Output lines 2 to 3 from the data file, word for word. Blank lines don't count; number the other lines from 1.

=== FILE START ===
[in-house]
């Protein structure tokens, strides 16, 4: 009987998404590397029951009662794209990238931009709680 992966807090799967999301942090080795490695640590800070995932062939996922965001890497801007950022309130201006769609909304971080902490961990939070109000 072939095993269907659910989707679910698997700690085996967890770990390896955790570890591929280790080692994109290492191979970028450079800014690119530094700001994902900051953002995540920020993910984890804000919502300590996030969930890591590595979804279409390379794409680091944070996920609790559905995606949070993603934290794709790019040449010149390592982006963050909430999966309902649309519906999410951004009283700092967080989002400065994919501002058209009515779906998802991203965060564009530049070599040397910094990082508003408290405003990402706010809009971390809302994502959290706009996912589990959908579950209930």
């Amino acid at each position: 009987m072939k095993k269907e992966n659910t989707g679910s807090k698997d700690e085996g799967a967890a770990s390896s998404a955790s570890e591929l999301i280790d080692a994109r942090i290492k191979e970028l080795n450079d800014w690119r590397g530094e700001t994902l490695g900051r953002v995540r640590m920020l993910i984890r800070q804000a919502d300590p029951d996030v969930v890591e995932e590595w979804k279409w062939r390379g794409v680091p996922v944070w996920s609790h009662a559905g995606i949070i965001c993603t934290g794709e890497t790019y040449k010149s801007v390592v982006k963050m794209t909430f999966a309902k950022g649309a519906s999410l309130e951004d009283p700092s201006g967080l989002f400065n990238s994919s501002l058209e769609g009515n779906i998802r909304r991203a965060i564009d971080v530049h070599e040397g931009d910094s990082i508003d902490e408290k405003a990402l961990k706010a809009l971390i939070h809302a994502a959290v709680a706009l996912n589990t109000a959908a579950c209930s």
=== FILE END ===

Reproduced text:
């Protein structure tokens, strides 16, 4: 009987998404590397029951009662794209990238931009709680 992966807090799967999301942090080795490695640590800070995932062939996922965001890497801007950022309130201006769609909304971080902490961990939070109000 072939095993269907659910989707679910698997700690085996967890770990390896955790570890591929280790080692994109290492191979970028450079800014690119530094700001994902900051953002995540920020993910984890804000919502300590996030969930890591590595979804279409390379794409680091944070996920609790559905995606949070993603934290794709790019040449010149390592982006963050909430999966309902649309519906999410951004009283700092967080989002400065994919501002058209009515779906998802991203965060564009530049070599040397910094990082508003408290405003990402706010809009971390809302994502959290706009996912589990959908579950209930």
């Amino acid at each position: 009987m072939k095993k269907e992966n659910t989707g679910s807090k698997d700690e085996g799967a967890a770990s390896s998404a955790s570890e591929l999301i280790d080692a994109r942090i290492k191979e970028l080795n450079d800014w690119r590397g530094e700001t994902l490695g900051r953002v995540r640590m920020l993910i984890r800070q804000a919502d300590p029951d996030v969930v890591e995932e590595w979804k279409w062939r390379g794409v680091p996922v944070w996920s609790h009662a559905g995606i949070i965001c993603t934290g794709e890497t790019y040449k010149s801007v390592v982006k963050m794209t909430f999966a309902k950022g649309a519906s999410l309130e951004d009283p700092s201006g967080l989002f400065n990238s994919s501002l058209e769609g009515n779906i998802r909304r991203a965060i564009d971080v530049h070599e040397g931009d910094s990082i508003d902490e408290k405003a990402l961990k706010a809009l971390i939070h809302a994502a959290v709680a706009l996912n589990t109000a959908a579950c209930s």